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Bodyminds Reimagined: (Dis)ability, Race, and Gender in Black Women’s Speculative Fiction

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In Bodyminds Reimagined Sami Schalk traces how black women's speculative fiction complicates the understanding of bodyminds—the intertwinement of the mental and the physical—in the context of race, gender, and (dis)ability. Bridging black feminist theory with disability studies, Schalk demonstrates that this genre's political potential lies in the authors' creation of body In Bodyminds Reimagined Sami Schalk traces how black women's speculative fiction complicates the understanding of bodyminds—the intertwinement of the mental and the physical—in the context of race, gender, and (dis)ability. Bridging black feminist theory with disability studies, Schalk demonstrates that this genre's political potential lies in the authors' creation of bodyminds that transcend reality's limitations. She reads (dis)ability in neo-slave narratives by Octavia Butler (Kindred) and Phyllis Alesia Perry (Stigmata) not only as representing the literal injuries suffered under slavery, but also as a metaphor for the legacy of racial violence. The fantasy worlds in works by N. K. Jemisin, Shawntelle Madison, and Nalo Hopkinson—where werewolves have obsessive-compulsive-disorder and blind demons can see magic—destabilize social categories and definitions of the human, calling into question the very nature of identity. In these texts, as well as in Butler’s Parable series, able-mindedness and able-bodiedness are socially constructed and upheld through racial and gendered norms. Outlining (dis)ability's centrality to speculative fiction, Schalk shows how these works open new social possibilities while changing conceptualizations of identity and oppression through nonrealist contexts.


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In Bodyminds Reimagined Sami Schalk traces how black women's speculative fiction complicates the understanding of bodyminds—the intertwinement of the mental and the physical—in the context of race, gender, and (dis)ability. Bridging black feminist theory with disability studies, Schalk demonstrates that this genre's political potential lies in the authors' creation of body In Bodyminds Reimagined Sami Schalk traces how black women's speculative fiction complicates the understanding of bodyminds—the intertwinement of the mental and the physical—in the context of race, gender, and (dis)ability. Bridging black feminist theory with disability studies, Schalk demonstrates that this genre's political potential lies in the authors' creation of bodyminds that transcend reality's limitations. She reads (dis)ability in neo-slave narratives by Octavia Butler (Kindred) and Phyllis Alesia Perry (Stigmata) not only as representing the literal injuries suffered under slavery, but also as a metaphor for the legacy of racial violence. The fantasy worlds in works by N. K. Jemisin, Shawntelle Madison, and Nalo Hopkinson—where werewolves have obsessive-compulsive-disorder and blind demons can see magic—destabilize social categories and definitions of the human, calling into question the very nature of identity. In these texts, as well as in Butler’s Parable series, able-mindedness and able-bodiedness are socially constructed and upheld through racial and gendered norms. Outlining (dis)ability's centrality to speculative fiction, Schalk shows how these works open new social possibilities while changing conceptualizations of identity and oppression through nonrealist contexts.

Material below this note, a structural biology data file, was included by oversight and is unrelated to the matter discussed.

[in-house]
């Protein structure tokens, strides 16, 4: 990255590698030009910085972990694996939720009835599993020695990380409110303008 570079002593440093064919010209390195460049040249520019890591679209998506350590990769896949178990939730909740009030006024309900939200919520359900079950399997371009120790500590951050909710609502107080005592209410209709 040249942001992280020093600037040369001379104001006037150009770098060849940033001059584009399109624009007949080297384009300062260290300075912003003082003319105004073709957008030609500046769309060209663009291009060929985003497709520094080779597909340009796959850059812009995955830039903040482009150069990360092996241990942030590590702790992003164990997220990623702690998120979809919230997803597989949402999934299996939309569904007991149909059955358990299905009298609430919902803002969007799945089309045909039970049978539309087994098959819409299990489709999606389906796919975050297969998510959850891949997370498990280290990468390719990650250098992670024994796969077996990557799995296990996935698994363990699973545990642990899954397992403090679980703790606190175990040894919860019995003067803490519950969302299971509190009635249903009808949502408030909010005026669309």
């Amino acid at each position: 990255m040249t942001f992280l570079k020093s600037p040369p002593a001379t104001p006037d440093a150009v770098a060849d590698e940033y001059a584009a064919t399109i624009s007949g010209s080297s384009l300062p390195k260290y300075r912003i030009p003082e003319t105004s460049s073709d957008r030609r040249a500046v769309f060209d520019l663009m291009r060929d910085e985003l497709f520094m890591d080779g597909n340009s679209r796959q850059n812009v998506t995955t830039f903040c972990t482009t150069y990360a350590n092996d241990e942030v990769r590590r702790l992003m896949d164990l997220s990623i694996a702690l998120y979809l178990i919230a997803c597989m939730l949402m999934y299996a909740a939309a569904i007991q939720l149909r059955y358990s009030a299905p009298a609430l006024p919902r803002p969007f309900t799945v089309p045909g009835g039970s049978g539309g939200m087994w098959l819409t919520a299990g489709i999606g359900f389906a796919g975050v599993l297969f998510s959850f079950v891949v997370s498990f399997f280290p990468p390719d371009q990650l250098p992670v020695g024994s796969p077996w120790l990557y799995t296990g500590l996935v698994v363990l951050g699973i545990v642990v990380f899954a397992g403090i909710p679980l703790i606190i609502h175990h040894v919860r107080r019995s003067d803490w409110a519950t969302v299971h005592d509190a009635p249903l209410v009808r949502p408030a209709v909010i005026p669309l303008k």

30 review for Bodyminds Reimagined: (Dis)ability, Race, and Gender in Black Women’s Speculative Fiction